A sudden rise in smuggling into Panama’s largest prison complex has challenged the success of recent security reforms inside penitentiaries, as well as displayed the diversity and persistence of intra-prison smuggling tactics.
On November 12, at least two drones dropped various packages into the connected prisons of La Joya and La Nueva Joya, with guards seizing six that contained, among other things, marijuana and a cell phone. On November 15, another drone dropped pistol parts and eight packages of drugs into the complex’s third prison, La Joyita. On November 22, yet another drone launched two packages of “crispi” towards La Joya, a combination drug of marijuana and coca leaves popular in Panama.
These high-tech attempts occurred alongside more basic ploys, such as the eight contraband-containing briefcases found hidden outside one pavilion on November 16, the five packages containing revolvers and drugs that were thrown over the prison fence on November 19 and the four cell phones seized from visitors attempting to smuggle them in on November 22.
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These six attempts in 10 days all lead to seizures, but it remains unclear whether any packages slipped through. La Joya prison complex is infamous for the massacre that took place there in December 2019, when one gang faction attacked another using assault rifles and high-end pistols, killing 15 and wounding 11.
A subsequent investigation in January 2020 asserted that while the prison complex suffered from significant vulnerabilities, the budget for 2020-21 was “sufficient and [that] necessary improvements are imminent”. Two ministers resigned one month later after a high-risk inmate re-escaped the complex.
Since then, not only has La Joya continued to be plagued by escape attempts and the smuggling of weapons, drugs and contraband, but violence has not stopped either. In March, a video surfaced showing prisoners taking cover during a shootout that prison officials say was caused by fighting between rival gangs. In April, another shooting wounded two.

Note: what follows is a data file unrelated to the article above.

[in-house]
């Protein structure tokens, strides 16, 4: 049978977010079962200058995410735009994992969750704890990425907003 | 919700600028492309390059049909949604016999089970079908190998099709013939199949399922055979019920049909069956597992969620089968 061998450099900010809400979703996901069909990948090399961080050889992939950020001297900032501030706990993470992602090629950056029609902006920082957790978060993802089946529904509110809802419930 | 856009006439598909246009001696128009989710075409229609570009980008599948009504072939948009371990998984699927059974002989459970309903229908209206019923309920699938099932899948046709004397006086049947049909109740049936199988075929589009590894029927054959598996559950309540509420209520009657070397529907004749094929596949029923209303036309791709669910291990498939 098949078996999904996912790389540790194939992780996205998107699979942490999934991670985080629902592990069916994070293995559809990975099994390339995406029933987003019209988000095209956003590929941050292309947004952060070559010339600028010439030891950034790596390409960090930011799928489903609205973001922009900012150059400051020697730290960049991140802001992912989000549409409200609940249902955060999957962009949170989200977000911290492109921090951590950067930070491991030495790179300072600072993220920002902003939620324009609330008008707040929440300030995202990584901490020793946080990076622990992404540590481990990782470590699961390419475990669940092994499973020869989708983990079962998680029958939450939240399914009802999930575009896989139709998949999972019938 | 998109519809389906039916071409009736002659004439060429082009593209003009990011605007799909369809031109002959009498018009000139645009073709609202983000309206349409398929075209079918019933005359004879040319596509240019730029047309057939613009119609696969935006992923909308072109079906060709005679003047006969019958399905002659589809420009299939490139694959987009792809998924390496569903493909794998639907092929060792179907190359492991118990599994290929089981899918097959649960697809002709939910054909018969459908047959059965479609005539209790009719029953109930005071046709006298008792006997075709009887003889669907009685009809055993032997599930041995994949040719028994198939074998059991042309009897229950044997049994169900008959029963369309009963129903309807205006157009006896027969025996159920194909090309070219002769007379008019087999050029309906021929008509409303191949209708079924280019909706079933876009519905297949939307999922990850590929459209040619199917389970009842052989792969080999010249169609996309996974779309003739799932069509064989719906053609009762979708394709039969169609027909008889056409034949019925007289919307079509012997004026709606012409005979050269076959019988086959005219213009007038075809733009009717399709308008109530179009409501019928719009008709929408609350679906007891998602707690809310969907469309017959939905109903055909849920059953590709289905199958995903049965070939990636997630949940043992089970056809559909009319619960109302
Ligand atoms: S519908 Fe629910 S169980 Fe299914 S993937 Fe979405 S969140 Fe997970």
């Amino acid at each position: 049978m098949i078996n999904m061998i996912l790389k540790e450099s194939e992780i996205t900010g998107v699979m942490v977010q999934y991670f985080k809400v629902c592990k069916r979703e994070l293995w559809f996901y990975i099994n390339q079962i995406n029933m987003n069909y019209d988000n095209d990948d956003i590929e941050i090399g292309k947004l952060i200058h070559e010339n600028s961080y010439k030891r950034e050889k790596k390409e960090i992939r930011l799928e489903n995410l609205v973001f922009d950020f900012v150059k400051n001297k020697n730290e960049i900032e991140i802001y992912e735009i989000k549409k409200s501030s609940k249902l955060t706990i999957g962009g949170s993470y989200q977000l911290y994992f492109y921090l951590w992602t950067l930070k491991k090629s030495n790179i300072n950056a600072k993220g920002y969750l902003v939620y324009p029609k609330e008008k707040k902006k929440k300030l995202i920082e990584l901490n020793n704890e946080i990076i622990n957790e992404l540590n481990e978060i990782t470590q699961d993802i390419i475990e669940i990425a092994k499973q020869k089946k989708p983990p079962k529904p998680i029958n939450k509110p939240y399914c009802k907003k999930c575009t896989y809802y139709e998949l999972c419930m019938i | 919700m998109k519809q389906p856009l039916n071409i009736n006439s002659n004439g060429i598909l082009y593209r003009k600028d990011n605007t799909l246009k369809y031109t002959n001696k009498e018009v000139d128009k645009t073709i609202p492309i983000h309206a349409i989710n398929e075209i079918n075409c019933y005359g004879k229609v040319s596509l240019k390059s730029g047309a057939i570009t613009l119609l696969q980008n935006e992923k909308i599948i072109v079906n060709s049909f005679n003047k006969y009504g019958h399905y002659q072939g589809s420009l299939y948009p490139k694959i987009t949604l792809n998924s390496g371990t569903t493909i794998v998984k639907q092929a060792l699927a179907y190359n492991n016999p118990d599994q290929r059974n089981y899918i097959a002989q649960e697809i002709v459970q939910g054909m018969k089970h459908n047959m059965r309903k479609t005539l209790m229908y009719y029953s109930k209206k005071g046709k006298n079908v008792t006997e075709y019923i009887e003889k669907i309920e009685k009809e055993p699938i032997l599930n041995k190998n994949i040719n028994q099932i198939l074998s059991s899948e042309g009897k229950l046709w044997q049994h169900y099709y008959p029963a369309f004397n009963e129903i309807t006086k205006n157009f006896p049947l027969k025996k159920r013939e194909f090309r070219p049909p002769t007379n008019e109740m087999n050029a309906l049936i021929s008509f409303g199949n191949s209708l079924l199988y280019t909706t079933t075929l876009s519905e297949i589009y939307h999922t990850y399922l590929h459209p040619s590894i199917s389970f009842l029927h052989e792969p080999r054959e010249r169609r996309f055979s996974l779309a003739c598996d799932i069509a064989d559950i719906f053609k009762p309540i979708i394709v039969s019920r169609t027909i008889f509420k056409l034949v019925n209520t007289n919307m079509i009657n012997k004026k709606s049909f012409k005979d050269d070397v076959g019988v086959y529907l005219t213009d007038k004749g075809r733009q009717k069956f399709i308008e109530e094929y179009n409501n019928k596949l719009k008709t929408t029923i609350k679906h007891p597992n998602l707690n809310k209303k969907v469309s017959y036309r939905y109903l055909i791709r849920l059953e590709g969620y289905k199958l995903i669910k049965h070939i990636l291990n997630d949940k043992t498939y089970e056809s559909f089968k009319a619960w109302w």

InSight Crime Analysis
Contraband smuggling is an inescapable reality in most Central American prisons, yet these continuous breaches are an embarrassment for Panama at a time when its prison security is alleged to be tighter than ever.
Drones were last reported to have been used to smuggle contraband into La Joya in September 2019, in what seems to have been a first for Panamanian prison officials. The three recent drone cases will likely not be the last, however, since their tactical asymmetry is making them increasingly popular among criminal groups.
The cases also reflect the increasing technological gap between smugglers and authorities in La Joya prison complex, which despite housing over 60 percent of Panama’s prison population has few metal detectors and scanners and inconsistent signal jamming systems. That said, standard contrabandist techniques remain effective given the penitentiary lacks basic protective mechanisms, such as watchtowers, lights and security cameras, while dilapidated roads slow patrols outside the fence.
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Nor have prison employees always been searched, though this is gradually changing in order to better tackle the corruption seen in other Panamanian prisons. Guards generally tend to be understaffed and overworked, with only 800 manning Panama’s entire overcrowded prison system of nearly 18,000 inmates, according to a government statement last January. For that reason, there is little permanent guard presence inside La Joya complex and inmates move largely without supervision.
This facilitates prison violence between and within Panama’s two main criminal federations, Bagdad and Calor Calor, such as the 2019 massacre that occurred between two Bagdad factions.
Furthermore, the lack of inmate security, let alone opportunity for rehabilitation, may exacerbate the environment by forcing inmates to join gangs during their incarceration. This then perpetuates smuggling, since authorities report smuggling at La Joya is often perpetuated by former inmates who begin supplying their former cellmates upon their release.